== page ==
Right now, in my second year of Alexander Technique teacher training, I am feeling that the psycho part of me is yo-yo-ing back and forth between old, dark habits and new, healthier habits. A continual battle is going on. Makes me want to read about the goddess Psyche…in Apulius’ Metamorphosis…and read up on the etymologies of the word “psyche.” I love the fact that the “psyche” is also akin to a “departed soul” and is often represented by a butterfly. Since I’ve undertaken Alexander Technique teacher training I have often felt like a proverbial butterfly.
In fact training seems to be sapping all my energy. I am emotionally drained therefore I am physically drained. Not fun. At the moment I am one tired butterfly.
I have kept wanting to run away. So much anxiety… Am I finished with the desire to run away from this training? I think I’m (tentatively) at the point of no return…that I need to go on and finish this thing…well certify…for one is never finished with this thing that is the Alexander Technique.
The other night I was so stressed out that I kept waking up. A yucky night of insomnia. I had two nightmares that night. One was a really powerful one about my anxiety regarding my training scene. I woke up from it with my heart palpitating. I knew I had to quickly write it down so I could remember it. I got up and did so. While writing the dream down, I had thought that recording it would, once again, really tempt me to run away from training. It did the opposite. The dream was cathartic. Living through that dream was a cleansing experience that hopefully might assist me in carrying on.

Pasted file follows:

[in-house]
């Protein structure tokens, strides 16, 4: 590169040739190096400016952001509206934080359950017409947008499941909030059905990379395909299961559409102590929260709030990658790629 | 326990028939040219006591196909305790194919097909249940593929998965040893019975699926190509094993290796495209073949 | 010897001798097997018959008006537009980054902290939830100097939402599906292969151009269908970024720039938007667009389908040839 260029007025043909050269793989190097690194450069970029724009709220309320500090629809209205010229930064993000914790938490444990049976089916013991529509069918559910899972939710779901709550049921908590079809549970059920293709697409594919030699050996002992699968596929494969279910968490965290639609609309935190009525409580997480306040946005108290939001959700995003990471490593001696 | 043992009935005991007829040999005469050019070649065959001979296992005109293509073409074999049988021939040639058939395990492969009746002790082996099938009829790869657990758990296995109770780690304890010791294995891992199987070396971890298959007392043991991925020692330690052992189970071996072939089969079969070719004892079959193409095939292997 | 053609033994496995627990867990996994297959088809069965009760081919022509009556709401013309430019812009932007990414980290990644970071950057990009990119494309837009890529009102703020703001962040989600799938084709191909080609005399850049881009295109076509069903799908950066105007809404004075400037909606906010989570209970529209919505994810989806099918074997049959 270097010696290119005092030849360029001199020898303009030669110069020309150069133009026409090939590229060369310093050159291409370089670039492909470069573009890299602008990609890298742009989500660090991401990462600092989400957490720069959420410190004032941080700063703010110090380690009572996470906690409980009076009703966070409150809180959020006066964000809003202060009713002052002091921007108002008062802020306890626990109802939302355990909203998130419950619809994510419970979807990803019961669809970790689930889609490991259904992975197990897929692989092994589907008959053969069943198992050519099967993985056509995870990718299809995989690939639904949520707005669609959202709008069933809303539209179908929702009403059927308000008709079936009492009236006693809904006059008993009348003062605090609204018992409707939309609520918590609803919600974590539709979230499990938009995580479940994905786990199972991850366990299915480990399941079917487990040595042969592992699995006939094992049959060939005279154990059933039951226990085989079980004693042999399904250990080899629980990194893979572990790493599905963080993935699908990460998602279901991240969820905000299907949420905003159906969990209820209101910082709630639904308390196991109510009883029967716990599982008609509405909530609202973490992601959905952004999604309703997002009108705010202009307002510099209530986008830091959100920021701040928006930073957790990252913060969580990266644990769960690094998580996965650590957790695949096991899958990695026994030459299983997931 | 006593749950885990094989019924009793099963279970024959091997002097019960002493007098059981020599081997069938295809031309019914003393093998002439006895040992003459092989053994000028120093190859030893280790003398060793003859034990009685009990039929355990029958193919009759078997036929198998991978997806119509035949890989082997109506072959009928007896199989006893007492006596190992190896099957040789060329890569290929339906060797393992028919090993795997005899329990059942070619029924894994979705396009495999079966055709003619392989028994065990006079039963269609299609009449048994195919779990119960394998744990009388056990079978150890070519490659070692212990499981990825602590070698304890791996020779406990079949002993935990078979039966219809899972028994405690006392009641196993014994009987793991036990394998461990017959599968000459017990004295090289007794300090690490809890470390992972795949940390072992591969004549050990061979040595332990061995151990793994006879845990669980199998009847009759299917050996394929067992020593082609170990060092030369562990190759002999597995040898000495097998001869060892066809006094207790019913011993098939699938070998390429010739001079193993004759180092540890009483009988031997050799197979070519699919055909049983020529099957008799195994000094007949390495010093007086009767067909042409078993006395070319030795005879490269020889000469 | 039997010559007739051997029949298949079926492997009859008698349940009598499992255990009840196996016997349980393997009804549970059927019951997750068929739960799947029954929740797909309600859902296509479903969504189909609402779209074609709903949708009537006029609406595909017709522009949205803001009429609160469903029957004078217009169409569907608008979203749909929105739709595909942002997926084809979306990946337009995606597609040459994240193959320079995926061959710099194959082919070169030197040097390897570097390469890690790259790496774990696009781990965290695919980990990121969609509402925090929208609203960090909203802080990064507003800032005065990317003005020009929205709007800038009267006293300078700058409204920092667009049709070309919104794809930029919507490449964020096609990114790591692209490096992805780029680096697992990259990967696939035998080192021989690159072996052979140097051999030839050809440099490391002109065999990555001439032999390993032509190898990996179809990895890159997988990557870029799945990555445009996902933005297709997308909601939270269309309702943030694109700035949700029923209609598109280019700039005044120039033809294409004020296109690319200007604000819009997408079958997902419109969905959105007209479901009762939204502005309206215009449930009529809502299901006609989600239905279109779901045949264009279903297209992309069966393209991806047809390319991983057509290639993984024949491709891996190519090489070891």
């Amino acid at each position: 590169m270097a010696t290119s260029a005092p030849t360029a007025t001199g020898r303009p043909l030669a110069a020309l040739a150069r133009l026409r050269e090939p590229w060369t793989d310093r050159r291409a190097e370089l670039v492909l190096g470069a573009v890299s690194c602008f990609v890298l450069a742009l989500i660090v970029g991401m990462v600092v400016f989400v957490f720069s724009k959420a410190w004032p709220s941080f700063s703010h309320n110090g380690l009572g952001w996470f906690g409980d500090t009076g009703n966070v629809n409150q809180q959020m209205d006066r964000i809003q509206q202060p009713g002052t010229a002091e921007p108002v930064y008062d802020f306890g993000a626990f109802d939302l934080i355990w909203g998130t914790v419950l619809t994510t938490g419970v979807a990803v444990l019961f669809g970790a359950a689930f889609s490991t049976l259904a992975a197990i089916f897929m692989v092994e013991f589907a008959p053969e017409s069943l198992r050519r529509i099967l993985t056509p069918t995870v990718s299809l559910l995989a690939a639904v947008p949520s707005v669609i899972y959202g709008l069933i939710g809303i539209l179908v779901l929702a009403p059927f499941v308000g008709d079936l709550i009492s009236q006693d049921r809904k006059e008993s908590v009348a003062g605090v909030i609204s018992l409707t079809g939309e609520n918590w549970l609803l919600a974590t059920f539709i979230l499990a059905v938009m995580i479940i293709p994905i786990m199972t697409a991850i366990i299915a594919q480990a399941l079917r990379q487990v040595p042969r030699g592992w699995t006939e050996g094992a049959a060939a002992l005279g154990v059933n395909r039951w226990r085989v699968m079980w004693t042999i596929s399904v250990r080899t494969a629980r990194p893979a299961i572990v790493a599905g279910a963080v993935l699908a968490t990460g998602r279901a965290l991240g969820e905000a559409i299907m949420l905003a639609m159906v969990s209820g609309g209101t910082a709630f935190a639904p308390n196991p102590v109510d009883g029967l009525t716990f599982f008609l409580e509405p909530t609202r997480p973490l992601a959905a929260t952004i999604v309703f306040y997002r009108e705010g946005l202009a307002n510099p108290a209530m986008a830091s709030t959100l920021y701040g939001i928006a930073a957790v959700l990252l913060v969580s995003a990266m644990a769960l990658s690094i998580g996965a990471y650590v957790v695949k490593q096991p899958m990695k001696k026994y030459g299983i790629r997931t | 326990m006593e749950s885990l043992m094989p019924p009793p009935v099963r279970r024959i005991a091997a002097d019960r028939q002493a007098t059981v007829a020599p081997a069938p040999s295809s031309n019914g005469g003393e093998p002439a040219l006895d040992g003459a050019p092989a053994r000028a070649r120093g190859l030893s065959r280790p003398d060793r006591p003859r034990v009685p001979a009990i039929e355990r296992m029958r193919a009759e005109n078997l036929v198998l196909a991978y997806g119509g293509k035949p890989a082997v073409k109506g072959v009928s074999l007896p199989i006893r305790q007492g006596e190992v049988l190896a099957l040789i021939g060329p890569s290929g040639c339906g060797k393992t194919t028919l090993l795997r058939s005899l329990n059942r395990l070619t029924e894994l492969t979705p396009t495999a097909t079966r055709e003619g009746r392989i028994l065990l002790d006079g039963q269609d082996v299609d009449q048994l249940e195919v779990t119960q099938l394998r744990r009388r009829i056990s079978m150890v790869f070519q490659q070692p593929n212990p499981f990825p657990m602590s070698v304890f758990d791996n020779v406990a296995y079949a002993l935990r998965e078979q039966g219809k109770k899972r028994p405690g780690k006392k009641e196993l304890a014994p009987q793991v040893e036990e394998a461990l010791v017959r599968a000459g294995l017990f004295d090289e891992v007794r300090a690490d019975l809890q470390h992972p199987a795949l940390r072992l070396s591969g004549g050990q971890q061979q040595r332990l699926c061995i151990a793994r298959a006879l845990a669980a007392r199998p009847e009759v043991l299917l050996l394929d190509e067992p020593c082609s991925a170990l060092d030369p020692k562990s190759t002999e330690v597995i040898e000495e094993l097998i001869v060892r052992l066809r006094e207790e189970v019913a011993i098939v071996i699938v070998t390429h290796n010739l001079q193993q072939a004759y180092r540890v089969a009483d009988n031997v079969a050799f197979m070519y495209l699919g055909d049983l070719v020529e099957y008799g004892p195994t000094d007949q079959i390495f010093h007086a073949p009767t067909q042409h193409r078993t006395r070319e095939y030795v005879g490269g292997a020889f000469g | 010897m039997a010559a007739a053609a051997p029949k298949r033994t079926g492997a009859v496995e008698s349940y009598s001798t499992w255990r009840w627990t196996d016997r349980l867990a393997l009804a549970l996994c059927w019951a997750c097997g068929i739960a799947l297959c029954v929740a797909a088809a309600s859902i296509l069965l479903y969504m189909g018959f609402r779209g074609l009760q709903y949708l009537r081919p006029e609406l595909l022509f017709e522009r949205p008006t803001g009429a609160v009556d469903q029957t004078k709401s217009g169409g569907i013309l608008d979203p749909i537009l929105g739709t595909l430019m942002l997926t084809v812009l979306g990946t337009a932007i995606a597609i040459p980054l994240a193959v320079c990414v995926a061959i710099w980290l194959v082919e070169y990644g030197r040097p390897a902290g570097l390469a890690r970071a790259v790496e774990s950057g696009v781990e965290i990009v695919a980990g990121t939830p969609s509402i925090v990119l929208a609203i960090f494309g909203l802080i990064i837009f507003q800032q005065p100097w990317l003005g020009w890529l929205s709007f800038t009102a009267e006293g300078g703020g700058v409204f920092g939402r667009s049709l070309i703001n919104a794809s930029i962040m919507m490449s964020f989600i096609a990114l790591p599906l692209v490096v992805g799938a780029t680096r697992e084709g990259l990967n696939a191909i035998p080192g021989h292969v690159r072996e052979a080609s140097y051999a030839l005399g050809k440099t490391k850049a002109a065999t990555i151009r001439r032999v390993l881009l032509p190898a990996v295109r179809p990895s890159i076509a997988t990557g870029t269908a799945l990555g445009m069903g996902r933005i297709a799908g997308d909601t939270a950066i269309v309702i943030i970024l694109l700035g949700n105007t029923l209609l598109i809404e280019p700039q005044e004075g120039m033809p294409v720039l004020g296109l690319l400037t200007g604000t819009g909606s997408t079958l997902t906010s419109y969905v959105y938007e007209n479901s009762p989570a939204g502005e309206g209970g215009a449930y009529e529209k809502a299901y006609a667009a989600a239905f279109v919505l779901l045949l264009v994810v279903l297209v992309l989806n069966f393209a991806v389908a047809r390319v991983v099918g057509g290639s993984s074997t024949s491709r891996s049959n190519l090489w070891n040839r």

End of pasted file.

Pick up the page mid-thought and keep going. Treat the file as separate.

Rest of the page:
It amazes me that the psyche can be jarred more by Alexander Technique than by psychotherapy at times. It is so very proustien. Instead of a taste of a bit of madeleine along with some tilleuil, the instigator to remember lost memories can be an experience of a particular chair turn. My trainer says to me now and again that a memory of a painful, past incident is different that the actual incident was. It is not as forceful. This is true, especially when it comes to physical pain, the quality of which is hard to pin down once it is over. We forget. We can know that it was horrible as we know we were screaming for demerol or some such. I guess this is true for psychic pain as well. But the remembered pain, both psychic and physical, is still pretty powerful, dislocating stuff.
Going deeply into the Alexander Technique via teacher training can provoke such remembrances, and, at the same time, does provide us with how to cope with remembered, thus newly uncovered pain. And it also provides us with the tools to stop the old pain in its tracks, to divert it, to stop old habits…by replacing them with newer, healthier habits and coping mechanisms. This process is so mysterious to me. But I’ll take it. I want to be a more authentic version of me! I don’t want my soul to depart…I just want the bad stuff to depart!
Hey, guess what? I promise that my next post will be way more upbeat! 🙂